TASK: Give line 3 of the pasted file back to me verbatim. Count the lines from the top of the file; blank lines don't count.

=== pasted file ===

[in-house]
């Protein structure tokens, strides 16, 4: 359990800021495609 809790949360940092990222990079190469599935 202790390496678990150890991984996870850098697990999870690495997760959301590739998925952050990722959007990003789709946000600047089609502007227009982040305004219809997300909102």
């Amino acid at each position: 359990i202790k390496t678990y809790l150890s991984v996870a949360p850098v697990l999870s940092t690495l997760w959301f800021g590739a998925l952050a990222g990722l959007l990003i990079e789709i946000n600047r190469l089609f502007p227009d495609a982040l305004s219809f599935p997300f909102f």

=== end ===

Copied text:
């Amino acid at each position: 359990i202790k390496t678990y809790l150890s991984v996870a949360p850098v697990l999870s940092t690495l997760w959301f800021g590739a998925l952050a990222g990722l959007l990003i990079e789709i946000n600047r190469l089609f502007p227009d495609a982040l305004s219809f599935p997300f909102f």